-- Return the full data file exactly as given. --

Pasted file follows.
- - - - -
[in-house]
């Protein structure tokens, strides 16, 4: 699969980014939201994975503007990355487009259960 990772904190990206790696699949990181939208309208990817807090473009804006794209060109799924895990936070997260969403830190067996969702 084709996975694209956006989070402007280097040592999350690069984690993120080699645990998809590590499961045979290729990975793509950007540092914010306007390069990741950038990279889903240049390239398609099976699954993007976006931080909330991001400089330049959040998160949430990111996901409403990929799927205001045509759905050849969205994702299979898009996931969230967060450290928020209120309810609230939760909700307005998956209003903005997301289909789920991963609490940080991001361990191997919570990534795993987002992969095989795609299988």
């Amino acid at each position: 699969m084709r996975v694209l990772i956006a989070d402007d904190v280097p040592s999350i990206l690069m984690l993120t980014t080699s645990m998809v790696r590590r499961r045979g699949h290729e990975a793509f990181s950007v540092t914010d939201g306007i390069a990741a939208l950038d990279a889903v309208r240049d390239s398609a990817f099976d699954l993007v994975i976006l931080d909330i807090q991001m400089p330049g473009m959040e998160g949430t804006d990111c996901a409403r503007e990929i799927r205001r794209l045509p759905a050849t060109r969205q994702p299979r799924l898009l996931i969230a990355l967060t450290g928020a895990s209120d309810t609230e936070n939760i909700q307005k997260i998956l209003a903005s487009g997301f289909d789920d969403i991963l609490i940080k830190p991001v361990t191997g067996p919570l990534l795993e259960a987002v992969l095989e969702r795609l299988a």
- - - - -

[in-house]
């Protein structure tokens, strides 16, 4: 699969980014939201994975503007990355487009259960 990772904190990206790696699949990181939208309208990817807090473009804006794209060109799924895990936070997260969403830190067996969702 084709996975694209956006989070402007280097040592999350690069984690993120080699645990998809590590499961045979290729990975793509950007540092914010306007390069990741950038990279889903240049390239398609099976699954993007976006931080909330991001400089330049959040998160949430990111996901409403990929799927205001045509759905050849969205994702299979898009996931969230967060450290928020209120309810609230939760909700307005998956209003903005997301289909789920991963609490940080991001361990191997919570990534795993987002992969095989795609299988």
């Amino acid at each position: 699969m084709r996975v694209l990772i956006a989070d402007d904190v280097p040592s999350i990206l690069m984690l993120t980014t080699s645990m998809v790696r590590r499961r045979g699949h290729e990975a793509f990181s950007v540092t914010d939201g306007i390069a990741a939208l950038d990279a889903v309208r240049d390239s398609a990817f099976d699954l993007v994975i976006l931080d909330i807090q991001m400089p330049g473009m959040e998160g949430t804006d990111c996901a409403r503007e990929i799927r205001r794209l045509p759905a050849t060109r969205q994702p299979r799924l898009l996931i969230a990355l967060t450290g928020a895990s209120d309810t609230e936070n939760i909700q307005k997260i998956l209003a903005s487009g997301f289909d789920d969403i991963l609490i940080k830190p991001v361990t191997g067996p919570l990534l795993e259960a987002v992969l095989e969702r795609l299988a």